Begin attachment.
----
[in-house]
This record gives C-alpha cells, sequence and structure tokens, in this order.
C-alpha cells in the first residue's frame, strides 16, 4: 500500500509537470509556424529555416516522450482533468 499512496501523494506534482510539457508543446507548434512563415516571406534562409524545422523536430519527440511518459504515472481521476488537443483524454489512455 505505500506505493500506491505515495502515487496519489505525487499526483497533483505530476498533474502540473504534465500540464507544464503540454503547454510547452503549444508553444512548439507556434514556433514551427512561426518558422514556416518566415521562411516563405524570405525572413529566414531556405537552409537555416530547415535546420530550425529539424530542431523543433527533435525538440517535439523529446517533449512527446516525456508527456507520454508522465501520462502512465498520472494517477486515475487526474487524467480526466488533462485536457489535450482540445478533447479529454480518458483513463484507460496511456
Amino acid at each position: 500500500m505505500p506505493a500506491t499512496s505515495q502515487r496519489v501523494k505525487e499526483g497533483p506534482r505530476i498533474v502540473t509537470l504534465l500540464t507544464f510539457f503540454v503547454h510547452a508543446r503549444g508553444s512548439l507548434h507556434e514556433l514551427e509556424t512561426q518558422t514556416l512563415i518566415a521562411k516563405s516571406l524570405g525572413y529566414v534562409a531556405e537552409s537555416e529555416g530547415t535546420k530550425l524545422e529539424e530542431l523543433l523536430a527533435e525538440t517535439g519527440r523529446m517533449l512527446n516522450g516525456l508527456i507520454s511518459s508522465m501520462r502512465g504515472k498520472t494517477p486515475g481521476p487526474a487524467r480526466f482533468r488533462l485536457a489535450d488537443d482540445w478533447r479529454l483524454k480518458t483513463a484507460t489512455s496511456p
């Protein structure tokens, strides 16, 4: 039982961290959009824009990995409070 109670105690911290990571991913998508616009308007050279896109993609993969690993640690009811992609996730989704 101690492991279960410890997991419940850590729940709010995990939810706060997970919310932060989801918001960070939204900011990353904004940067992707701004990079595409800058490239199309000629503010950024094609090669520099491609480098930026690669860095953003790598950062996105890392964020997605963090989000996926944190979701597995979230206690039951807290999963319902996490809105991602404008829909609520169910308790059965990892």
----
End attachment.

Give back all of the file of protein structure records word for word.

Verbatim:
[in-house]
This record gives C-alpha cells, sequence and structure tokens, in this order.
C-alpha cells in the first residue's frame, strides 16, 4: 500500500509537470509556424529555416516522450482533468 499512496501523494506534482510539457508543446507548434512563415516571406534562409524545422523536430519527440511518459504515472481521476488537443483524454489512455 505505500506505493500506491505515495502515487496519489505525487499526483497533483505530476498533474502540473504534465500540464507544464503540454503547454510547452503549444508553444512548439507556434514556433514551427512561426518558422514556416518566415521562411516563405524570405525572413529566414531556405537552409537555416530547415535546420530550425529539424530542431523543433527533435525538440517535439523529446517533449512527446516525456508527456507520454508522465501520462502512465498520472494517477486515475487526474487524467480526466488533462485536457489535450482540445478533447479529454480518458483513463484507460496511456
Amino acid at each position: 500500500m505505500p506505493a500506491t499512496s505515495q502515487r496519489v501523494k505525487e499526483g497533483p506534482r505530476i498533474v502540473t509537470l504534465l500540464t507544464f510539457f503540454v503547454h510547452a508543446r503549444g508553444s512548439l507548434h507556434e514556433l514551427e509556424t512561426q518558422t514556416l512563415i518566415a521562411k516563405s516571406l524570405g525572413y529566414v534562409a531556405e537552409s537555416e529555416g530547415t535546420k530550425l524545422e529539424e530542431l523543433l523536430a527533435e525538440t517535439g519527440r523529446m517533449l512527446n516522450g516525456l508527456i507520454s511518459s508522465m501520462r502512465g504515472k498520472t494517477p486515475g481521476p487526474a487524467r480526466f482533468r488533462l485536457a489535450d488537443d482540445w478533447r479529454l483524454k480518458t483513463a484507460t489512455s496511456p
């Protein structure tokens, strides 16, 4: 039982961290959009824009990995409070 109670105690911290990571991913998508616009308007050279896109993609993969690993640690009811992609996730989704 101690492991279960410890997991419940850590729940709010995990939810706060997970919310932060989801918001960070939204900011990353904004940067992707701004990079595409800058490239199309000629503010950024094609090669520099491609480098930026690669860095953003790598950062996105890392964020997605963090989000996926944190979701597995979230206690039951807290999963319902996490809105991602404008829909609520169910308790059965990892």